I read this many years ago in a collection of sci-fi stories - almost certainly Silverberg & Greenberg's Great Science Fiction of the 20th Century.

An cat-like alien race decides to terraform an snowy, "uninhabited" planet to replace their own, but the terraforming process takes many lifetimes, so they enter cryogenic sleep for the duration of the terraforming. A slight complication arises when it is realized that a semi-intelligent species (dwarves?) already inhabits the planet, and that the terraforming process will drive them to extinction.

Jerry (I think?), a member of the colonizing aliens, is assigned watch duty where he awakens from cryogenic sleep for a duration. I recall him also being in love with another colonizer, who remains in hibernation. On his patrol, he meets the native dwarves and develops a liking for them. He decides to forgo resuming hibernation, and instead lives out the remainder of his life among the dwarves, whom he helps to be come intelligent. The other colonizers, upon awaking from their hibernation, find an intelligent species of dwarves, who have been deeply impressed by Jerry's contribution.

I'm pretty certain of most of these details, but can't remember the author or title.

1 Answer 1


This sounds very much like "The Keys to December", a short story by Roger Zelazny.

The alien race are genetically engineered humans that resemble ocelots. The protagonist, Jarry (so, close to "Jerry") is a financial wizard who devises a way for he and the other "coldworld Catforms" to purchase a planet, and terraform it to suit their needs - the frigid planet with a methane atmosphere for which they had been designed having been unexpectedly destroyed by a nova.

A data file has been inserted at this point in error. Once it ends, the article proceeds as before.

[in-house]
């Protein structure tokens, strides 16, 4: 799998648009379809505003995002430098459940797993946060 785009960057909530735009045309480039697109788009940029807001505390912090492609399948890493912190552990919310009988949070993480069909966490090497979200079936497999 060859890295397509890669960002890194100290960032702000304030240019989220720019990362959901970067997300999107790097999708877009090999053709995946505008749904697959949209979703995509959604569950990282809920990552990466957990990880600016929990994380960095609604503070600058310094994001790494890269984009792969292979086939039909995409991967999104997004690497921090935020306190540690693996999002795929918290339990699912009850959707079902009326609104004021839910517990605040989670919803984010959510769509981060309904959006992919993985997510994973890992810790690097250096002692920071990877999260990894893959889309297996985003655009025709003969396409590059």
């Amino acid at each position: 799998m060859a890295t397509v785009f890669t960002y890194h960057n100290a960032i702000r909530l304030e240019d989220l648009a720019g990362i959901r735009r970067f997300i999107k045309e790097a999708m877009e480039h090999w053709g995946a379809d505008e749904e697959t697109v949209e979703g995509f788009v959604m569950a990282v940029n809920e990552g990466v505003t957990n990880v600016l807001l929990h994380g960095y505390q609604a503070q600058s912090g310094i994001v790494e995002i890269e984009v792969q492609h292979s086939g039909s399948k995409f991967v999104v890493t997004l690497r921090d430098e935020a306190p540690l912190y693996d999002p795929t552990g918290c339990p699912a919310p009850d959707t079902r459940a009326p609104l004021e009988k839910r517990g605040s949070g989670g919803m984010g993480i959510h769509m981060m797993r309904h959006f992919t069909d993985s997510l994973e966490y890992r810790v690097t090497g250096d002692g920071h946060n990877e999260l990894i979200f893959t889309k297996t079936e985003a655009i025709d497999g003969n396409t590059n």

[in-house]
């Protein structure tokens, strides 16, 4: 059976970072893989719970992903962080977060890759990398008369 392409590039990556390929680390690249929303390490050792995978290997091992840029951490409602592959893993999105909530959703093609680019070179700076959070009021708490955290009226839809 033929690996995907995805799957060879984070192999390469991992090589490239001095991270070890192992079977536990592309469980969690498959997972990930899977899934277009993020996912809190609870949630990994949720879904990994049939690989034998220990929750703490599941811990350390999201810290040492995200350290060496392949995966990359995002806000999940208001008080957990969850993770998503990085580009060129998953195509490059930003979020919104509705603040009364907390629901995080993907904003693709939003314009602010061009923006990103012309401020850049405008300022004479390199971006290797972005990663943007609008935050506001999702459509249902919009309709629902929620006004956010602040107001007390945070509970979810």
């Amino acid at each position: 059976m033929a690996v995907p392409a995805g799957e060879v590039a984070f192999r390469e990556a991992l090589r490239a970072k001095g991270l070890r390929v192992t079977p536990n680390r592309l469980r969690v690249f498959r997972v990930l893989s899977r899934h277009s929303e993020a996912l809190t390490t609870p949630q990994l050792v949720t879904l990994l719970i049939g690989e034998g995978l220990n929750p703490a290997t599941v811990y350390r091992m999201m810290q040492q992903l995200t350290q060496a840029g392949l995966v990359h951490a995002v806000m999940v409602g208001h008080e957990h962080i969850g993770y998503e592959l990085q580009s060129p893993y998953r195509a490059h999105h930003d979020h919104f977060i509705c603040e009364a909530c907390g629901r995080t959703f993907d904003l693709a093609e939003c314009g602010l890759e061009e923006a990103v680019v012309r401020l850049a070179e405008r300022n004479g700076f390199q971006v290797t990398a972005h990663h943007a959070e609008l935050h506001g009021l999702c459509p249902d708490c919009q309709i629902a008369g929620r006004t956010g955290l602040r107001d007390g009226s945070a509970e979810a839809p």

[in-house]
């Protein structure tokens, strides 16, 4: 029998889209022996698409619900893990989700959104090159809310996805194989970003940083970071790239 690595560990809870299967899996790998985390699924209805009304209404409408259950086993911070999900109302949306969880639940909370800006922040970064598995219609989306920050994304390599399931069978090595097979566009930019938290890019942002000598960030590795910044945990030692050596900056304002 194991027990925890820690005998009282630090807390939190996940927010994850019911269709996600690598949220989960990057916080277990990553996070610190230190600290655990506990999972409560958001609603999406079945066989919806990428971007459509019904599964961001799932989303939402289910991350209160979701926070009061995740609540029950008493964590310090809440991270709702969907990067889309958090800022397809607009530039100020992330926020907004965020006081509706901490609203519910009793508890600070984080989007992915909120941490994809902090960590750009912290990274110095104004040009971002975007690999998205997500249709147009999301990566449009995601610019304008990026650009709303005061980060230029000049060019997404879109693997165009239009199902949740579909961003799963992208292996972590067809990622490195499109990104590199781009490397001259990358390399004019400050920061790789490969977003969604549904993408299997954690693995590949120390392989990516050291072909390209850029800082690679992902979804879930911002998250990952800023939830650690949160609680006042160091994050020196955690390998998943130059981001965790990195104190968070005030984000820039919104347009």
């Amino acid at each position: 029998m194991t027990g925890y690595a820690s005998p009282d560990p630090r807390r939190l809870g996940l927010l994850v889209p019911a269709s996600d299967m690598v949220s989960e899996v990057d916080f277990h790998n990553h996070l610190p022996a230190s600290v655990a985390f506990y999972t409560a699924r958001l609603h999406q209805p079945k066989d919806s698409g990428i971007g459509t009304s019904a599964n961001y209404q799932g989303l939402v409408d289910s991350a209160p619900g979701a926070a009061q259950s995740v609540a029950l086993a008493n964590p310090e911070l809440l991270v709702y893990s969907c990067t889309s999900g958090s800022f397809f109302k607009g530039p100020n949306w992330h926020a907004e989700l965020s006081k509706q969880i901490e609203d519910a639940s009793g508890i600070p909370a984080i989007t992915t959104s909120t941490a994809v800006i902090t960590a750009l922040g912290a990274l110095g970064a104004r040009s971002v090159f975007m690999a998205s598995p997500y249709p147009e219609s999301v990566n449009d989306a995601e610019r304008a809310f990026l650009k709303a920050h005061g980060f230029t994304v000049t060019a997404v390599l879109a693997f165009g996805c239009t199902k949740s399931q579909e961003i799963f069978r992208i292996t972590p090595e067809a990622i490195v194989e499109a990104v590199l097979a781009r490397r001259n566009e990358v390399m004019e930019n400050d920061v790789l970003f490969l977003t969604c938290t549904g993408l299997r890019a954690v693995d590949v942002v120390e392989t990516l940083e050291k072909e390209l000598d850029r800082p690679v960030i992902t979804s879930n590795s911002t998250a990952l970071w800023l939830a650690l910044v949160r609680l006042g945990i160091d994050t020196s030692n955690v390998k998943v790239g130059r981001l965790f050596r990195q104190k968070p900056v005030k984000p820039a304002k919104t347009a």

The process takes a long time, and so the catforms go into cryosleep. A few of them are woken periodically to check the equipment, and Jarry notices that under the stress of the climate change the indigenous lifeform are evolving and developing intelligence. He defends their interests against the rest of the colonisers, slowing down the pace of the terraforming to give them more chance to adapt, and ends up being worshipped by them as a cat-god.

It was originally published in New Worlds, August 1966, which is available online at the Luminist archive, and it was indeed anthologised in Great Science Fiction of the 20th Century.

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    I concur, this is it. It's in the collection The Doors of His Face, the Lamps of His Mouth and Other Stories. Every story in that collection is excellent. Commented Mar 18, 2022 at 15:52
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    Yep, that's the one! Thanks so much.
    – built1n
    Commented Mar 18, 2022 at 17:14

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